Block Grants

When I read The Coming Crisis of Big Government I gained a measure of hope that there might be some possibility left for averting the crisis of our soon-to-balloon costs for social security and Medicare. One of the central examples in the article relate to the use of block grants to restructure some of the programs.

Ferrara emphasizes the shocking success of the 1996 reforms of the old Aid to Families with Dependent Children (AFDC) welfare program. Based on concepts developed by my long-time friend and Reagan welfare guru, the late Robert Carleson, AFDC was “block granted” back to the states. This means the share of Federal spending on the program was sent back to each state to be used for a new welfare program designed by each state based upon required work for the able bodied.

The key is that the Federal block grant for each state is finite and does not vary depending on how much the state spends. If the state welfare program costs more the state must pay for the extra expense. If the state welfare program costs less then the state keeps the savings.

The required work for the able bodied has been powerful in moving people off the welfare rolls. But even more powerful have been the new incentives for state bureaucrats resulting from the finite block grants. Under the old system, where Federal funds were increased to match whatever the state spent, signing up new welfare recipients at the state level meant bringing more Federal funds to the state. But with the state itself paying for any extra expenses, or keeping any savings, state bureaucrats moved aggressively to get welfare recipients into jobs.

I agree that matching funds methods of financing federal programs only encourages program growth – the states have great incentive to stretch their budgets by putting everything they can think of toward 2 for 1 programs (for every state dollar they spend they have two dollars to spend because of federal matching – at least for 1 to 1 matching programs). The block grant method was apparently useful for welfare, but states are naturally going to balk at the idea of having their budgets limited when their needs feel unlimited.

I also wonder how well block grants will work with other programs such as transportation funding? Here in the Wasatch front we are keenly aware of the need for more funding for roads and transit. Would block grants encourage the state to spend their money on the best solutions, or would they simply shortchange our burgeoning needs?

So here’s the question – do you think that block grants are a widely applicable tool to control the growth of government spending, or do we need to come up with more tools in order to close the lid again on this Pandora’s box?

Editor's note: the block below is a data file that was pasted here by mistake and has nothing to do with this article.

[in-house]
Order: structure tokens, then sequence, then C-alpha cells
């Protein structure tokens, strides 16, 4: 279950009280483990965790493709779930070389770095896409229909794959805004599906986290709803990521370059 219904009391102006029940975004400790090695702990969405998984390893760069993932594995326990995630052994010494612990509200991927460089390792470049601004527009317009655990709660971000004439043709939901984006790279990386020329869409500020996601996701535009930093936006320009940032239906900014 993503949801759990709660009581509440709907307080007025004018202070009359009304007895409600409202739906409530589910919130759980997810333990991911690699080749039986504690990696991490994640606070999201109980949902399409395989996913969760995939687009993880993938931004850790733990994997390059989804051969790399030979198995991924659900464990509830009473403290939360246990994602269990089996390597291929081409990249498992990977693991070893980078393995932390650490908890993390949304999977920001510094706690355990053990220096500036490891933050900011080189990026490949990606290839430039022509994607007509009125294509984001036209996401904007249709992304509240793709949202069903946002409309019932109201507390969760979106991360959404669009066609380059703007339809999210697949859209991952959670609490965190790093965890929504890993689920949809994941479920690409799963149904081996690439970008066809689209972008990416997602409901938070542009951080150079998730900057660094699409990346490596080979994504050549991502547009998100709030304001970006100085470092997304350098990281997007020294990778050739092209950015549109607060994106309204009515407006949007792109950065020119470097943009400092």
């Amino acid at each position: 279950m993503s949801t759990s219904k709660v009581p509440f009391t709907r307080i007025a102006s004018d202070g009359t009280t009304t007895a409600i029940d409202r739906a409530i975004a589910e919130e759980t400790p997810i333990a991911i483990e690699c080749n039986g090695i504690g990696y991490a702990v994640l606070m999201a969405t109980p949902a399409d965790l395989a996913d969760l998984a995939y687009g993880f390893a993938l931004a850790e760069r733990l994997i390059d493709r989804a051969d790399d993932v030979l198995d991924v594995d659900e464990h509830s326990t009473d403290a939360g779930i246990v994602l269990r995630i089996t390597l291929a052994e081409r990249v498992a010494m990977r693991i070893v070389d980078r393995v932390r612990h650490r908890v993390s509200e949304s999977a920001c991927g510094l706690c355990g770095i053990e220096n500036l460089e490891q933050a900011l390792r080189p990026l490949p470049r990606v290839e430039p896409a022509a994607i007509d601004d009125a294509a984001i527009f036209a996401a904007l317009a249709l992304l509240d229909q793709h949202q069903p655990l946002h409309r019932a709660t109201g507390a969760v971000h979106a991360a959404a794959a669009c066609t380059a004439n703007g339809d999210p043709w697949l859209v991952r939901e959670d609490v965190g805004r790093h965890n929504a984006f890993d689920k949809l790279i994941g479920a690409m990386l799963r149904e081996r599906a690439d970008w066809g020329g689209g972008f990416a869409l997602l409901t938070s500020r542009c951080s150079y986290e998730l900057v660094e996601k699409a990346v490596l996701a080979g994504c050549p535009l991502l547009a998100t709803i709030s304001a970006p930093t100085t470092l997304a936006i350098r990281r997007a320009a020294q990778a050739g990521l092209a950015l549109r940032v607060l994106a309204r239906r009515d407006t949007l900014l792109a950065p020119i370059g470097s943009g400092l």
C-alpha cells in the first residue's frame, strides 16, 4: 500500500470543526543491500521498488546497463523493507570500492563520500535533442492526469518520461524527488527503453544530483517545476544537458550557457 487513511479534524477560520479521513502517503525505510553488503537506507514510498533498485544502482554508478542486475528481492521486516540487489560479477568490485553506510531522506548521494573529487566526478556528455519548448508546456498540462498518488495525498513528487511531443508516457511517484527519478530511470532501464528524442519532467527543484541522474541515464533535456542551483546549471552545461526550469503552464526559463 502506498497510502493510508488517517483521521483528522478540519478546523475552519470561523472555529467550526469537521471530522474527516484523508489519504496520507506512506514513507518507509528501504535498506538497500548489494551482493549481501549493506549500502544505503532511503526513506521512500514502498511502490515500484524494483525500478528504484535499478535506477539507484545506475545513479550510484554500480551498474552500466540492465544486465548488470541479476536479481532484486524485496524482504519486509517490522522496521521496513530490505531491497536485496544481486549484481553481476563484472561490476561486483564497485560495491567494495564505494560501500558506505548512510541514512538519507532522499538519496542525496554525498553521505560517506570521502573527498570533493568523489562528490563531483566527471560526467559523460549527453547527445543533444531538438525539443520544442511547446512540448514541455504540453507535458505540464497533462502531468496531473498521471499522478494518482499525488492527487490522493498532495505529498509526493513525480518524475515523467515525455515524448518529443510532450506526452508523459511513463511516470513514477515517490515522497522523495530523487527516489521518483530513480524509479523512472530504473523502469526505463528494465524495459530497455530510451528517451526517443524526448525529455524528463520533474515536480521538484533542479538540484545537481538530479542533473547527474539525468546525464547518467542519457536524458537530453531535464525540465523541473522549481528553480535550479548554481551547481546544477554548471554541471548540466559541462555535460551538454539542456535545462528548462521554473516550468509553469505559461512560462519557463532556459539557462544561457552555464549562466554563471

About David

David is the father of 8 extremely organized children (4 girls / 4 boys) who is constantly seeking answers to tough questions related to parenting, education and politics while moonlighting for 40 hours each week as a technology professional. He also enjoys cooking, gardening, and sports.
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2 Responses to Block Grants

  1. Reach Upward says:

    That depends on how the block grants are structured. But in general, block grants have got to be better than our current approach to programs like transportation and Medicare.

    The current approach essentially assumes that the federal government has unlimited resources, although, we all know this is not the case. Our federal politicians give lip service to balanced budgets and they badmouth the federal deficit. But then they spend like drunken sailors as if there is no logical limit to federal spending. State officials act as accomplices because they are incentivized to do so.

    Check out the programitis in our education system. The feds offer a chunk of cash for a specific type of pogram if the state (or even district) will pony up matching funds. Many of these programs do not produce verifiable positive impacts on actual educational outcomes. But they do build bureaucratic staff at the state and district levels that become endlessly self-perpetuating.

    Most conservatives thought at the time of the 1996 welfare reform that it would be a model for continuous future reforms. But it’s like the GOP gave up on this kind of thing. Even if they didn’t think they could get more of it done during Clinton’s second term, they had more than ample opportunity from 2000-06. Instead, they expanded many cash-dumping programs.

    So, while I think block grants in many programs might be great and would recognize the realities of limited resources, I am not hopeful that political will exists to do anything about it. Nor am I convinced that the electorate is very concerned about the growth and expansion of government at all.

  2. David says:

    While there is a logical limit to federal spending (that limit being whatever the government gets in tax revenues) the only real limit to federal spending is what the electorate is willing to accept. The great danger is that so many people are fully invested in the idea that more federal spending is a benefit to the nation so we watch the federal budget balloon.

    I could have written you last paragraph word for word. Block grants appear to be a good idea that nobody seems willing to work for.

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